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Build UK members less confident after Brexit

Build UK members less confident after Brexit

4 September 2016 Email this article

Results of the second State of Trade survey for 2016 from Build UK have indicated that while output from members rose before the EU referendum, there is uncertainty around future workloads following Brexit with labour supply remaining a key cause for concern.

The survey, undertaken by Glenigan, reveals that industry capacity remains increasingly tight with 81% of contractors operating at over 75% of their capacity and 46% operating at over 90% capacity. Enquiry levels during the second quarter of 2016 experienced little change from the previous three months, however output has increased by 22% which is a substantial increase compared to the 5% and 3% recorded in the previous two surveys.

When considering the upcoming quarter, 19% of contractors anticipate workloads to rise on the results of Q2 2016, with new build infrastructure and commercial sectors expected to be particular growth areas. However, this result is a decrease of 8% from the results of the last quarter (27%) and 11% from the Q4 2015 result (30%), reflecting the increasing uncertainty of the industry pre and post EU referendum.

This feeling of uncertainty continues when assessing the next 12 months. Overall, 21% of contractors still expect their own workloads to rise, however this represents a 5% decrease on the previous quarter (26%), and a 26% decrease when compared to Q4 2015 (47%). Furthermore, whilst contractors feel that their workloads will be higher in 12 months’ time, they also reported that they believe that the majority of industry sectors will see a decline in output, with only repair and maintenance work in the private other sector experiencing an increase.

Labour supply remains an area of concern for the industry, with 82% of contractors reporting that professional and technical employees were either ‘difficult’ or ‘very difficult’ to recruit. Three-quarters of firms cited difficulty in recruiting supervisors and bricklayers, with two-thirds specifying carpenters or joiners and ceiling fixers. Where contractors had experienced difficulties in recruiting staff, firms cited lack of experience (61%), lack of skills (57%) and a lack of qualifications (41%) as the reasons for the problems. These difficulties continue to impact upon the cost of labour, with 45% of respondents reporting an increase in labour costs compared to the previous quarter and almost two thirds (65%) reporting higher costs than a year ago.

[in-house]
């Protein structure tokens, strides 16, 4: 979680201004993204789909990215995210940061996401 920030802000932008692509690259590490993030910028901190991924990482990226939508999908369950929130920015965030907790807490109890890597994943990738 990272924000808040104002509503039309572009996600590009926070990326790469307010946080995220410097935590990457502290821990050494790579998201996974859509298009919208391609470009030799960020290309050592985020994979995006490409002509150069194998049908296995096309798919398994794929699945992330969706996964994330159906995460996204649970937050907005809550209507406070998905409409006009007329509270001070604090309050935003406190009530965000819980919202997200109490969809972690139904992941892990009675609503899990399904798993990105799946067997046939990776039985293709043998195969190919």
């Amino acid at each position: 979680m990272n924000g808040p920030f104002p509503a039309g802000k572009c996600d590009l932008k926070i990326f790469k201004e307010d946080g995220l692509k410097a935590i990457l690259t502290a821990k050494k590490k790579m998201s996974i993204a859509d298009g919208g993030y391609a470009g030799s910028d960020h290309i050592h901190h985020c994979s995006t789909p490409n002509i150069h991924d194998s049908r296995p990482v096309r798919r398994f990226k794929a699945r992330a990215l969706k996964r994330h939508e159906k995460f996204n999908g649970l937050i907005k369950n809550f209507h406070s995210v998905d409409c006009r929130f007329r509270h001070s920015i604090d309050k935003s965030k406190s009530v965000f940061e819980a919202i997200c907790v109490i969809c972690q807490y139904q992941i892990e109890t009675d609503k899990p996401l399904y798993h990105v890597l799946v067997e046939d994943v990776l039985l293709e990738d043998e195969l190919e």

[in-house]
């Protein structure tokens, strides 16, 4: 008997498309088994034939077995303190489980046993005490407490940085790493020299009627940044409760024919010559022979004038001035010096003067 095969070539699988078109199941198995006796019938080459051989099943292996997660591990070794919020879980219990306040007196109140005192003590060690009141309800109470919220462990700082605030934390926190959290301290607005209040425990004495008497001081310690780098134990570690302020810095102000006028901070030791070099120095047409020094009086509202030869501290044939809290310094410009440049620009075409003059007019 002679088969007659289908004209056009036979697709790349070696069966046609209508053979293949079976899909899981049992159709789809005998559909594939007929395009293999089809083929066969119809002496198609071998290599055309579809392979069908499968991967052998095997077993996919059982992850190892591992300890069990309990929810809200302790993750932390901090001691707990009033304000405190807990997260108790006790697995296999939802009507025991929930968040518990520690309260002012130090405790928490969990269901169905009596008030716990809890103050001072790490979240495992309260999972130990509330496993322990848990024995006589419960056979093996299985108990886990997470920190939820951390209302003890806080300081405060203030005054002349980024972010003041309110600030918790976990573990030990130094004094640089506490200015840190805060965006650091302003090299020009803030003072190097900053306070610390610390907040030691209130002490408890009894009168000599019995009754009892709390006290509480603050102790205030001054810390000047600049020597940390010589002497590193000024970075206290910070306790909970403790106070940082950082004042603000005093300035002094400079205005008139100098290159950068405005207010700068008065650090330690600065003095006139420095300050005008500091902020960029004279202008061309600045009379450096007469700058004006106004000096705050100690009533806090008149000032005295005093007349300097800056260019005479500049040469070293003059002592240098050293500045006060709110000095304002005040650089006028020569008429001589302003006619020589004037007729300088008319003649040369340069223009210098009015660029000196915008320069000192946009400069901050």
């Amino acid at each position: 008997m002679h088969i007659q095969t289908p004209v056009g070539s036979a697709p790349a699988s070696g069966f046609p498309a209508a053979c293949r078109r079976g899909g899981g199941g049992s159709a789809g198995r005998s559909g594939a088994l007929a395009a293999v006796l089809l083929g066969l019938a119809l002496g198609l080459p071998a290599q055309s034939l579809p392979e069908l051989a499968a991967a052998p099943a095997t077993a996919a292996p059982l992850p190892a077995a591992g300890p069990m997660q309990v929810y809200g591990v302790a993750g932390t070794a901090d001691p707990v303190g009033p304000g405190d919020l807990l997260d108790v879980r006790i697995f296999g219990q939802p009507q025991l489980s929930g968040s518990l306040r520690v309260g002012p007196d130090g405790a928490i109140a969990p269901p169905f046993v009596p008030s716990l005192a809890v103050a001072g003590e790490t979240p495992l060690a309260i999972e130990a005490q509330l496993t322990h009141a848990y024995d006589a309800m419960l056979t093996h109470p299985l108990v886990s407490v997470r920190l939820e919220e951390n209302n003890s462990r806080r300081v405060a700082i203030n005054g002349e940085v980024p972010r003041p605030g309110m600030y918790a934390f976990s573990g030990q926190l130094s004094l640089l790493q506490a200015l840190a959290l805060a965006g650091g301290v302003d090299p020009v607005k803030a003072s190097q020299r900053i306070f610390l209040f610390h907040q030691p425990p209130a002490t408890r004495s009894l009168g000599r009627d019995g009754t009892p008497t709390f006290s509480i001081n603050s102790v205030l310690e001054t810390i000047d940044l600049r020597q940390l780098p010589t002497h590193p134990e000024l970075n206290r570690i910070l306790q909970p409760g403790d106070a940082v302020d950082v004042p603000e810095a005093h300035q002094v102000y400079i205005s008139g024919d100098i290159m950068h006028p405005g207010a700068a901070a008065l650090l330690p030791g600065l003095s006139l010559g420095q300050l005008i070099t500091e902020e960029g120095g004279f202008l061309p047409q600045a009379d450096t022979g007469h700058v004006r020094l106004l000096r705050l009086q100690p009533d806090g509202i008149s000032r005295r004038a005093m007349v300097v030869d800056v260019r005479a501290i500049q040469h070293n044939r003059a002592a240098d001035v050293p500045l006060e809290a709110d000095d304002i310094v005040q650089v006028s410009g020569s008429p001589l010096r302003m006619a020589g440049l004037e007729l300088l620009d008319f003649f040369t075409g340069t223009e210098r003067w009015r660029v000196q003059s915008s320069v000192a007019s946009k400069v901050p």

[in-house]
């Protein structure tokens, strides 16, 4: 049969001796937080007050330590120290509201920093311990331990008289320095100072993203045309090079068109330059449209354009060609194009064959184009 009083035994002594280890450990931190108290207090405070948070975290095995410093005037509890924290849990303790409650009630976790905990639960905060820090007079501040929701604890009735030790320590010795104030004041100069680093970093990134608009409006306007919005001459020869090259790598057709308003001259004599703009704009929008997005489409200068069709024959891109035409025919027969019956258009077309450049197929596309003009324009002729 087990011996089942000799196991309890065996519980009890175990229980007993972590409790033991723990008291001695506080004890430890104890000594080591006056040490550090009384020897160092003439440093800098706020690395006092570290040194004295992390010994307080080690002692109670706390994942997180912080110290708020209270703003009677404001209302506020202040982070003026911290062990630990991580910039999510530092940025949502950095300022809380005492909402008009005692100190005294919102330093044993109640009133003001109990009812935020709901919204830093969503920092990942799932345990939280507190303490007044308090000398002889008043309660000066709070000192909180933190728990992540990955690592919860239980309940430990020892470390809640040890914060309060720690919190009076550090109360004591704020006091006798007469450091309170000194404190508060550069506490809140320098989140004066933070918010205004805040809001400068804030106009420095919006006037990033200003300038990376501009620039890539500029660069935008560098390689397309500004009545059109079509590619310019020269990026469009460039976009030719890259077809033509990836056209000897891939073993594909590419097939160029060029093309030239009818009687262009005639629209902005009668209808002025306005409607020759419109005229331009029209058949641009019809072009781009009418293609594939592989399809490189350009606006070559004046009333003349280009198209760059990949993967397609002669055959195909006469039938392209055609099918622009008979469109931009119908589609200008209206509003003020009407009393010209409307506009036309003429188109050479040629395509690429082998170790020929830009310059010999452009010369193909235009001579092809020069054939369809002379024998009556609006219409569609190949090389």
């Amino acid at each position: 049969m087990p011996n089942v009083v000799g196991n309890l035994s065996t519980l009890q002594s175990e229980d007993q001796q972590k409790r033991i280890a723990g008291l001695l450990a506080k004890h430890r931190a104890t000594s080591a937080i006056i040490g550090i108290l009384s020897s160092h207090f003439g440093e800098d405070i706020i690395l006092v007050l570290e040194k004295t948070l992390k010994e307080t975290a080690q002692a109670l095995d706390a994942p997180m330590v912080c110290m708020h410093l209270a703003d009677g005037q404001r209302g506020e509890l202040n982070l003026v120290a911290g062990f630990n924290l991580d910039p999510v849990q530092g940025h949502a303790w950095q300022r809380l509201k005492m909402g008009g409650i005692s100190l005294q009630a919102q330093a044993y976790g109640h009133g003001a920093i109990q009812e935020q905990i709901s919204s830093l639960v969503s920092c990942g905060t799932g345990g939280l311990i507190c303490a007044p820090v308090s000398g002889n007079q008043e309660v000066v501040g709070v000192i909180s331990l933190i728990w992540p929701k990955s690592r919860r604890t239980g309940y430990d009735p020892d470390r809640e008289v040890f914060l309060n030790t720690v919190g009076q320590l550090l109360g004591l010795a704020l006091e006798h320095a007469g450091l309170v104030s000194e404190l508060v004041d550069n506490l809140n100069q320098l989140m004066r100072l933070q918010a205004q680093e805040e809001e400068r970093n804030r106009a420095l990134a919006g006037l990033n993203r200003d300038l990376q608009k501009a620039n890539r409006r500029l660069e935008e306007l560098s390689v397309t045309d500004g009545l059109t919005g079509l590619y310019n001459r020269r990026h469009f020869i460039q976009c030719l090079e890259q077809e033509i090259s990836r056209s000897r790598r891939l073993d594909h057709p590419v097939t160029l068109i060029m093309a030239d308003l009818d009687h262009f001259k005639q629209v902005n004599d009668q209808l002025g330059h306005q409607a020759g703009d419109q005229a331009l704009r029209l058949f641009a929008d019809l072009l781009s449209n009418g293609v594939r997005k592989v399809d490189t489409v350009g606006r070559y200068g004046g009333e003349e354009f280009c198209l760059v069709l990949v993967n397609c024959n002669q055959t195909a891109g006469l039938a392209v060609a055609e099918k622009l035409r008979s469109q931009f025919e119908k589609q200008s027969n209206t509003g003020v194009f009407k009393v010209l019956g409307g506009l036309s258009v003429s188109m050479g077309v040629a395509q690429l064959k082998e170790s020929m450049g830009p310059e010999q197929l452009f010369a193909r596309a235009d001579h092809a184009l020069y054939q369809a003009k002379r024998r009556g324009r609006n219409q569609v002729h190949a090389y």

In terms of payment, 35% of contractors reported waiting at least 46 days on average despite only 18% having average contract terms of 46 days or more.

Discussing the findings, Build UK Chief Executive Suzannah Nichol MBE said: “A period of uncertainty was inevitable following the decision to leave the EU and that has been reflected in the State of Trade results and, in particular, our members concern over future workloads. The most important thing is that we make the most of the opportunities presented by the referendum result, and we are already working closely with members to present a comprehensive response to Government with a view to crafting the best possible conditions for our industry to thrive in a post-Brexit Britain.”